Day 7  Cruising

Day 8 Galle, Sri Lanka

Galle is the administrative capital of the Southern Province in Sri Lanka. The city has a beautiful tropical setting with Dutch-colonial architecture. Explore the maritime museums, try some of the delicacies and explore the shops for souvenirs.

Day 9 Hambantota, Sri Lanka

Days 10-11  Cruising

Day 12 Port Blair, Ross Island, India

The Andamans lie on the ancient trade routes between India and the Far East. They were known to mariners from as early as the 7th century. Among the first western visitors in the 13th century was Marco Polo, who wrote of the inhabitants as being “hostile people who would kill and eat any outsider that ventured onto the islands". However, it was later established that cannibalism was not a practice in the islands. The islands were first settled by the British in the late 18th century when Captain Archibald Blair, on behalf of the British East India Company, founded a naval station on Chatham Island, now known as Port Blair. In 1858 a penal colony was established in Port Blair, used mainly to hold Indian freedom fighters. The clearing of jungle areas and reclaiming of swamps by these first convicts gradually helped to establish a settlement. The growing population consisted mostly of convicts who, after they served their time, decided to stay and settle in the Andamans. During World War II, the islands were occupied by the Japanese, who incarcerated many Indians on the suspicion of being British spies. As a result the local tribes took up guerrilla activities against the Japanese. When India gained independence from Britain in 1947, the islands became part of the Indian Union.

Day 13  Cruising

Day 14 Belawan, Sumatra, Indonesia

Day 15 Belawan, Sumatra, Indonesia

Day 16  Cruising

Day 17 Singapore, Singapore

The main island of Singapore is shaped like a flattened diamond, 42 km (26 miles) east to west and 23 km (14 miles) north to south. Near the northern peak is the causeway leading to West Malaysia—Kuala Lumpur is less than four hours away by car. It is at the southern foot where you will find most of the city-state's action, with its gleaming office towers, working docks, and futuristic "supertrees," which are solar-powered and serve as vertical gardens. Offshore are Sentosa and over 60 smaller islands, most uninhabited, that serve as bases for oil refining or as playgrounds and beach escapes from the city. To the east is Changi International Airport, connected to the city by metro, bus, and a tree-lined parkway. Of the island's total land area, more than half is built up, with the balance made up of parkland, farmland, plantations, swamp areas, and rain forest. Well-paved roads connect all parts of the island, and Singapore city has an excellent, and constantly expanding, public transportation system. The heart of Singapore's history and its modern wealth are in and around the Central Business District. The area includes the skyscrapers in the Central Business District, the 19th-century Raffles Hotel, the convention centers of Marina Square, on up to the top of Ft. Canning. Although most of old Singapore has been knocked down to make way for the modern city, most colonial landmarks have been preserved in the CBD, including early-19th-century buildings designed by the Irish architect George Coleman.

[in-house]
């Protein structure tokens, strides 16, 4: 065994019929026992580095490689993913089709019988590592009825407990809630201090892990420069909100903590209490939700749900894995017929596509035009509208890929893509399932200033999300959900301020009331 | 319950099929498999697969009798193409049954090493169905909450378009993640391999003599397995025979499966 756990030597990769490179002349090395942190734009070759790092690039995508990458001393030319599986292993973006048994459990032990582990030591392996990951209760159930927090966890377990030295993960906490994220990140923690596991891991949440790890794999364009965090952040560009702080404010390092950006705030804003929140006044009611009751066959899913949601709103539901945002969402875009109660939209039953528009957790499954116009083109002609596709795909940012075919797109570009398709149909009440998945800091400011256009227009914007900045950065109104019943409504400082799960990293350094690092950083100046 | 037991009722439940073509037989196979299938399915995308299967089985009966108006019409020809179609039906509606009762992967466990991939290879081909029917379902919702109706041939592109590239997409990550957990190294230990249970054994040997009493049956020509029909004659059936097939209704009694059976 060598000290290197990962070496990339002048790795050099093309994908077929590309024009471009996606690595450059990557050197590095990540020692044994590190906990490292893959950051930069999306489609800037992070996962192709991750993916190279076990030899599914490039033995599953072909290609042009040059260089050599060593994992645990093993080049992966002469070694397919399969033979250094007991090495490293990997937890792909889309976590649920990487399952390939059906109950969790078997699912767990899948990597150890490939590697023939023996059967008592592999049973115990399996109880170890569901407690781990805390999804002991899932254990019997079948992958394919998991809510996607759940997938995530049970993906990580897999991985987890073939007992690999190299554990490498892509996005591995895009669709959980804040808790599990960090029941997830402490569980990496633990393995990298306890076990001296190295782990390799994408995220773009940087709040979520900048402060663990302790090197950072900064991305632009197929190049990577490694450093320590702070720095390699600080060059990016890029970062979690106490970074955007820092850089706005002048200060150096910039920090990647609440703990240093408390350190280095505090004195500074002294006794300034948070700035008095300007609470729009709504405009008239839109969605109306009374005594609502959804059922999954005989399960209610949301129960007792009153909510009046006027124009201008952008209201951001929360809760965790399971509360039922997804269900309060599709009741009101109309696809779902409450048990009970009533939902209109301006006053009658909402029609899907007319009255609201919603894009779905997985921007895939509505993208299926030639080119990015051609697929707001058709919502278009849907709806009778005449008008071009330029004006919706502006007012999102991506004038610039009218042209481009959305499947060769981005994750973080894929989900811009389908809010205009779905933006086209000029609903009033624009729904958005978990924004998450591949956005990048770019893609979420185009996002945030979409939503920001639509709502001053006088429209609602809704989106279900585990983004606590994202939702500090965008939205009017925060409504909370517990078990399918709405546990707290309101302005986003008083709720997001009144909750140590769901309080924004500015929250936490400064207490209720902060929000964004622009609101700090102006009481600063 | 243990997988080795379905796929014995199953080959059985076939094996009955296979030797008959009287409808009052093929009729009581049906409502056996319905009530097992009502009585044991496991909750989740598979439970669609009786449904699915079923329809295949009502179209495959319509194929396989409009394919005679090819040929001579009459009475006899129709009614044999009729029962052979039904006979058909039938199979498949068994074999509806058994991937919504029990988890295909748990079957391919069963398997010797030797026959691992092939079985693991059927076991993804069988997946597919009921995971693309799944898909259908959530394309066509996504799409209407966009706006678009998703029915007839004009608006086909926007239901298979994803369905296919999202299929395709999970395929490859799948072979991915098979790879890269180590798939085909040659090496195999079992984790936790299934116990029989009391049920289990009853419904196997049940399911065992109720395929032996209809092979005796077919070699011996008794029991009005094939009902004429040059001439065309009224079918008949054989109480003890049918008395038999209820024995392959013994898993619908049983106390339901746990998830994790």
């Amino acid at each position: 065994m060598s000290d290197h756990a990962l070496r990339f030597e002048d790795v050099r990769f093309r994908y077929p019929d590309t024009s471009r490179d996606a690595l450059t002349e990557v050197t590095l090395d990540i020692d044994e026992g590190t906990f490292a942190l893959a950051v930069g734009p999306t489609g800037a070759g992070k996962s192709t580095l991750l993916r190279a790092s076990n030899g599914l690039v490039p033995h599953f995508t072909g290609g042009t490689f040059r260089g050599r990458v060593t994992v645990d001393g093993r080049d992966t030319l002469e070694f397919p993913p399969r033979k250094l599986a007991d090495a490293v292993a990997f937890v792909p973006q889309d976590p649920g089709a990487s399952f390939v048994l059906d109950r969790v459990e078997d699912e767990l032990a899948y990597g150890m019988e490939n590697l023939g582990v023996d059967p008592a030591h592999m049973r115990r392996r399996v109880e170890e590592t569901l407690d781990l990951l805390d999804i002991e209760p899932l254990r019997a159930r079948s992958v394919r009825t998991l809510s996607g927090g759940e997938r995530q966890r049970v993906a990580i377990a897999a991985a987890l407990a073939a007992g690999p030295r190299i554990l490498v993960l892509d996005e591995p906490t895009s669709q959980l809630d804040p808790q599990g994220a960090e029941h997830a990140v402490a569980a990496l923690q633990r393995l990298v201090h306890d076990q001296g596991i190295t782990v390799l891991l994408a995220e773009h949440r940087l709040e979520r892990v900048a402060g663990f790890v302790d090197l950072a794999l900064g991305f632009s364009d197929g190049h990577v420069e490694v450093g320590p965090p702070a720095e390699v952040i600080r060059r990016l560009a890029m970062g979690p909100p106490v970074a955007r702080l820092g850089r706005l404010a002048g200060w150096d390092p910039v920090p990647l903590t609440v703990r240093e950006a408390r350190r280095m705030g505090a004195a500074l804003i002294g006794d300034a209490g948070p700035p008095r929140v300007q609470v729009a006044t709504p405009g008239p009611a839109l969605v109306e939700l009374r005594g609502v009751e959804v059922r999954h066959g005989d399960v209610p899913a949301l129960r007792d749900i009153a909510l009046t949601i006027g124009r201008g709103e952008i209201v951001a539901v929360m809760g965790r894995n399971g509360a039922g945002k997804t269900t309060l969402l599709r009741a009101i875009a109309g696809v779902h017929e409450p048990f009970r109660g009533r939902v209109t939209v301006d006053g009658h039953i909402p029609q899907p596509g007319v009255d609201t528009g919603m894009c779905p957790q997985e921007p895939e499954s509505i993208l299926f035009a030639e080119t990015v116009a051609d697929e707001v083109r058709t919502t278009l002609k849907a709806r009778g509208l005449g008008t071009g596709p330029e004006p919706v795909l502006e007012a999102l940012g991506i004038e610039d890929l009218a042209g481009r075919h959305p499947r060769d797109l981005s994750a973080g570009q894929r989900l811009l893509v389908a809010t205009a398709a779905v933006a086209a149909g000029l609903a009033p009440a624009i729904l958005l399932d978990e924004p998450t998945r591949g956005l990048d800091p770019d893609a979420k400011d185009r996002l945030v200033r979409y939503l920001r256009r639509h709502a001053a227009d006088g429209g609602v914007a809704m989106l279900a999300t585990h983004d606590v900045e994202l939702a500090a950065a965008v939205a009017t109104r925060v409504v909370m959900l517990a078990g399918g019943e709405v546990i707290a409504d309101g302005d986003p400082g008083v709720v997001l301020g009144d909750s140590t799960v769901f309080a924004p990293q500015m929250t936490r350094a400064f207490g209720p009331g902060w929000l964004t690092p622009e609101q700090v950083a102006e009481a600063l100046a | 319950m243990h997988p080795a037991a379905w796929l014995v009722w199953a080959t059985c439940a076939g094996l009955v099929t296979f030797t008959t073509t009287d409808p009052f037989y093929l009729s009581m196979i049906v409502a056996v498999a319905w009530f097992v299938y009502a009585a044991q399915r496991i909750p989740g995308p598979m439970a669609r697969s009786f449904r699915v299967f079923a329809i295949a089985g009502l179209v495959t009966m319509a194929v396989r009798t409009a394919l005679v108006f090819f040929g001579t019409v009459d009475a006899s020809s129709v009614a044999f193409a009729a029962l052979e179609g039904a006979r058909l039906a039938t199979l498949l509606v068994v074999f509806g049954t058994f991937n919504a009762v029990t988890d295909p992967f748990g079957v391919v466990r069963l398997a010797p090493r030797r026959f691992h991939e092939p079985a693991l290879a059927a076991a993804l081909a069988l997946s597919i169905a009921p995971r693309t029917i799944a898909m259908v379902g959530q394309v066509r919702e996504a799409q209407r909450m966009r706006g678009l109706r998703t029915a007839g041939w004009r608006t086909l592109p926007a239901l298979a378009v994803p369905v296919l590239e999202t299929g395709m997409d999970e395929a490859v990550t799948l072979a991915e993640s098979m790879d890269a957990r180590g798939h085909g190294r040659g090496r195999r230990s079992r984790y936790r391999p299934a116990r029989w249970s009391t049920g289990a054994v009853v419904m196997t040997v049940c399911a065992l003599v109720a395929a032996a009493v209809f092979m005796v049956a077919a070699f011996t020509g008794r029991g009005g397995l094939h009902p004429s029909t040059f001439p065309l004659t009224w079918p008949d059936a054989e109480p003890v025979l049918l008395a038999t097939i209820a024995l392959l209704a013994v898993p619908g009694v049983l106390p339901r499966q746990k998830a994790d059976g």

* Itinerary is subject to change. The exact itinerary can be confirmed at the time of booking.